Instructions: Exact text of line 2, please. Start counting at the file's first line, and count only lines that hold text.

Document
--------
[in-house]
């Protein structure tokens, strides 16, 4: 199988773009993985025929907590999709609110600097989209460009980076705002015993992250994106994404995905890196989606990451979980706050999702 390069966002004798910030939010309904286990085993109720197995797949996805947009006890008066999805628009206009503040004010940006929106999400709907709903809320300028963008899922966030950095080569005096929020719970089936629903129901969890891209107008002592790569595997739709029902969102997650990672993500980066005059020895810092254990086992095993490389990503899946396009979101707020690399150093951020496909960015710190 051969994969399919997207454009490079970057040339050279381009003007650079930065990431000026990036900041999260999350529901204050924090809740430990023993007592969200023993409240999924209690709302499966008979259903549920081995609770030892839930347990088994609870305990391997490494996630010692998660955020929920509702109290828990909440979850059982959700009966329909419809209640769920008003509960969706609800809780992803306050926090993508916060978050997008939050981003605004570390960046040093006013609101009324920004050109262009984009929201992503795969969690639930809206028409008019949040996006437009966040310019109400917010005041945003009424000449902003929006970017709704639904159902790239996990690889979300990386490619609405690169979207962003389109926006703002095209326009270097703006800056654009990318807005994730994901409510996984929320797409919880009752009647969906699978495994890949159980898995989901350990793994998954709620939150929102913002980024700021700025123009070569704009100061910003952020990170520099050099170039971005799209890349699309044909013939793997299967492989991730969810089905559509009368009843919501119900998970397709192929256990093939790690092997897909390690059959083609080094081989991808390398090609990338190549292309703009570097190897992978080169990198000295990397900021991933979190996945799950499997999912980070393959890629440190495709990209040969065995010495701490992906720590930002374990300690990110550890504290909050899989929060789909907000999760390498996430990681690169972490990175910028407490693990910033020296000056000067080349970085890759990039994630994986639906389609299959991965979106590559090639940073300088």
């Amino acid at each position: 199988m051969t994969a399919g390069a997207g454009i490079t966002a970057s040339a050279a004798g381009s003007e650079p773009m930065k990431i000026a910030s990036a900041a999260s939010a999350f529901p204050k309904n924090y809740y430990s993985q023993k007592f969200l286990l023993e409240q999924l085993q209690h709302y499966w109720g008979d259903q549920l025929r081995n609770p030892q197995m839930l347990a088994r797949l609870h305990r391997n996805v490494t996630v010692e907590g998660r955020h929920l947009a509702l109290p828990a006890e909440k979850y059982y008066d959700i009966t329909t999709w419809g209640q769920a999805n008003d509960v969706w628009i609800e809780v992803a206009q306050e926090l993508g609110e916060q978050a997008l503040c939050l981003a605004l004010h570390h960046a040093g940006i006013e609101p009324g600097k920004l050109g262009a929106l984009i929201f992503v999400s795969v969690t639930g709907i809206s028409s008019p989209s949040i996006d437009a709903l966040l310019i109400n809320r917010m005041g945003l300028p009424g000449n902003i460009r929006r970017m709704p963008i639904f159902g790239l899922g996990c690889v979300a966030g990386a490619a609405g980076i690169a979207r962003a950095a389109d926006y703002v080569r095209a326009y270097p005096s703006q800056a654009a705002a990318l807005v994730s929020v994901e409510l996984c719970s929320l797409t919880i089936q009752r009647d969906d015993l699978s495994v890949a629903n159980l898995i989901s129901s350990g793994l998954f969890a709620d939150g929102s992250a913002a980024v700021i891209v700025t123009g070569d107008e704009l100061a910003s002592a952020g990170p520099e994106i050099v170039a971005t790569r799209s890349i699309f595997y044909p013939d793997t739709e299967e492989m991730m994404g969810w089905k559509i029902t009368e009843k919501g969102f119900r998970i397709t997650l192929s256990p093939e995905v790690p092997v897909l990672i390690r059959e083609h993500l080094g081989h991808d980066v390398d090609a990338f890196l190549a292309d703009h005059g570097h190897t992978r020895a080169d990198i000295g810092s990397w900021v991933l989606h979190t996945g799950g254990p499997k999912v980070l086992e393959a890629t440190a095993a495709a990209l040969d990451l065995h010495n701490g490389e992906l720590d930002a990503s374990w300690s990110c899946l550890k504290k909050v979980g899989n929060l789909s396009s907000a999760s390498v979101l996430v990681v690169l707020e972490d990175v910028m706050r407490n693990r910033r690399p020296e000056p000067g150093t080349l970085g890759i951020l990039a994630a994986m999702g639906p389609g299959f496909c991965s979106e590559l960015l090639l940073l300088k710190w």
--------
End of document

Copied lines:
């Protein structure tokens, strides 16, 4: 199988773009993985025929907590999709609110600097989209460009980076705002015993992250994106994404995905890196989606990451979980706050999702 390069966002004798910030939010309904286990085993109720197995797949996805947009006890008066999805628009206009503040004010940006929106999400709907709903809320300028963008899922966030950095080569005096929020719970089936629903129901969890891209107008002592790569595997739709029902969102997650990672993500980066005059020895810092254990086992095993490389990503899946396009979101707020690399150093951020496909960015710190 051969994969399919997207454009490079970057040339050279381009003007650079930065990431000026990036900041999260999350529901204050924090809740430990023993007592969200023993409240999924209690709302499966008979259903549920081995609770030892839930347990088994609870305990391997490494996630010692998660955020929920509702109290828990909440979850059982959700009966329909419809209640769920008003509960969706609800809780992803306050926090993508916060978050997008939050981003605004570390960046040093006013609101009324920004050109262009984009929201992503795969969690639930809206028409008019949040996006437009966040310019109400917010005041945003009424000449902003929006970017709704639904159902790239996990690889979300990386490619609405690169979207962003389109926006703002095209326009270097703006800056654009990318807005994730994901409510996984929320797409919880009752009647969906699978495994890949159980898995989901350990793994998954709620939150929102913002980024700021700025123009070569704009100061910003952020990170520099050099170039971005799209890349699309044909013939793997299967492989991730969810089905559509009368009843919501119900998970397709192929256990093939790690092997897909390690059959083609080094081989991808390398090609990338190549292309703009570097190897992978080169990198000295990397900021991933979190996945799950499997999912980070393959890629440190495709990209040969065995010495701490992906720590930002374990300690990110550890504290909050899989929060789909907000999760390498996430990681690169972490990175910028407490693990910033020296000056000067080349970085890759990039994630994986639906389609299959991965979106590559090639940073300088």